Where The Four Winds Blow (Godfatherecords G.R. 191)
The Agora, Cleveland, OH, USA – June 3, 1974
Spirit In The Night, The E Street Shuffle, 4th Of July, Asbury Park (Sandy), You Never Can Tell, Tokyo [“And The Band Played”], Rosalita (Come Out Tonight), Let The Four Winds Blow [incorporating I’m Ready]
Bonus track: The Bottom Line, New York, NY, USA, 14 July 1974 (early show) – Kitty’s Back
The source of this show is a WMMS-FM broadcast dating from 5 June 1974, two days after the performance. The complete concert was about 100 minutes long but the broadcast version lasted for only an hour. There seems to be no record of the rest of the setlist, nor any certainty that these songs survive on tape. The show first appeared on LP as And The Band Played (Swingin’ Pig) and there was also a Japanese release, Agora Cleveland 1974 (UFO). The Swingin’ Pig version additionally appeared on CD along with And The E Street Band Played (Scorpio). There was also a CD-R release, You Never Can Tell (Piggham). Godfather’s version makes the show readily available once more.
The concert opens with swirling keyboards and saxophone, soon augmented by Ernest ‘Boom’ Carter’s drums. This leads into an atmospheric version of Spirit in The Night, the opening of which is marred somewhat by some feedback. The E Street Shuffle is the slow version familiar from other shows of the time but, unusually, is not prefaced by the lengthy mythologised story of Springsteen’s first meeting with Clarence Clemons. 4th of July, Asbury Park (Sandy) gives Garry Tallent and Danny Federici the chance to shine on tuba and accordion respectively (a feature of performances from this period) and the song is further enhanced by David Sancious’ delicate piano playing.
The first cover version arrives with a rocking rendition of Chuck Berry’s You Never Can Tell, which features an accordion solo by Federici. It is also noteworthy for being Springsteen’s first public performance of the song. It is therefore ironic that the next song is making what I believe to be its last ever appearance in a live set. Tokyo (incorrectly listed as And The Band Played) is given an excellent performance, again featuring Federici’s accordion.
The final three songs presumably constituted the finale/encore. Rosalita, as is often the case, includes the band introduction but also, unusually, a drum solo by Carter. The show ends with a great version of Fats Domino’s Where The Four Winds Blow which features saxophone, piano and guitar solos. It also incorporates an exuberant performance (not listed on the CD sleeve) of another Domino song, I’m Ready, which, like You Never Can Tell, is making its first appearance.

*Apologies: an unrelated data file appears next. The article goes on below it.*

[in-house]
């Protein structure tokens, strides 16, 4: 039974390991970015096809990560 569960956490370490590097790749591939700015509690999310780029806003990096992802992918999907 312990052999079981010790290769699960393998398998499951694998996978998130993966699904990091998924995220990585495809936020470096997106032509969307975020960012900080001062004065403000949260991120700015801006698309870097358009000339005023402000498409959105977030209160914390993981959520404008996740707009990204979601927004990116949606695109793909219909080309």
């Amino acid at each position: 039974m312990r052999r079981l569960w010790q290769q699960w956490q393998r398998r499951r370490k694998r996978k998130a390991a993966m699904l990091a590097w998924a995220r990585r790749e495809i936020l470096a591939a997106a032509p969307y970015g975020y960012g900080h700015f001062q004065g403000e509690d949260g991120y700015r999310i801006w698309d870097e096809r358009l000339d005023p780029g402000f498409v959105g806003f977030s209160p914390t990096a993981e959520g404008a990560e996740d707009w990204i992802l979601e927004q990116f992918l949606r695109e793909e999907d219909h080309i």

Although this is not the whole show, whoever edited it down to 60 minutes did a fine job of capturing the essential elements of a Springsteen show of this era, featuring a Springsteen song in a different arrangement (The E Street Shuffle), an unrecorded Springsteen original (Tokyo) and excellent cover versions. Springsteen’s ability to approach covers with simultaneous respect and irreverence, based simply on his own love for the songs, comes across here. As he said, “We don’t play no oldies. They may be older songs, but they’re not nostalgic.” This CD also offers a rare chance to experience a show featuring Carter on drums. As Dave Marsh wrote in his book Born To Run, “The live show really took off after drummer Ernest ‘Boom’ Carter replaced Vini Lopez.”
The sound of this Godfather release is excellent, being in full and clear stereo. There is also the nice bonus of a superb fourteen-minute rendition of Kitty’s Back, featuring an extended solo from Sancious, also in excellent sound quality. This also features as one of the bonus tracks on the Crystal Cat Roxy Theatre Night CD reviewed by me earlier, but the sound quality of the Godfather version is even better. The CD comes in Godfather’s usual tri-fold sleeve featuring photographs from the era (though they do include one from the sessions which produced the back cover shot from The Wild, The Innocent & The E Street Shuffle, which therefore includes Lopez rather than Carter). Although it cannot be claimed that this is an essential show to own (especially as it is incomplete), Godfather have done a fine job with it and, overall, this is a very desirable release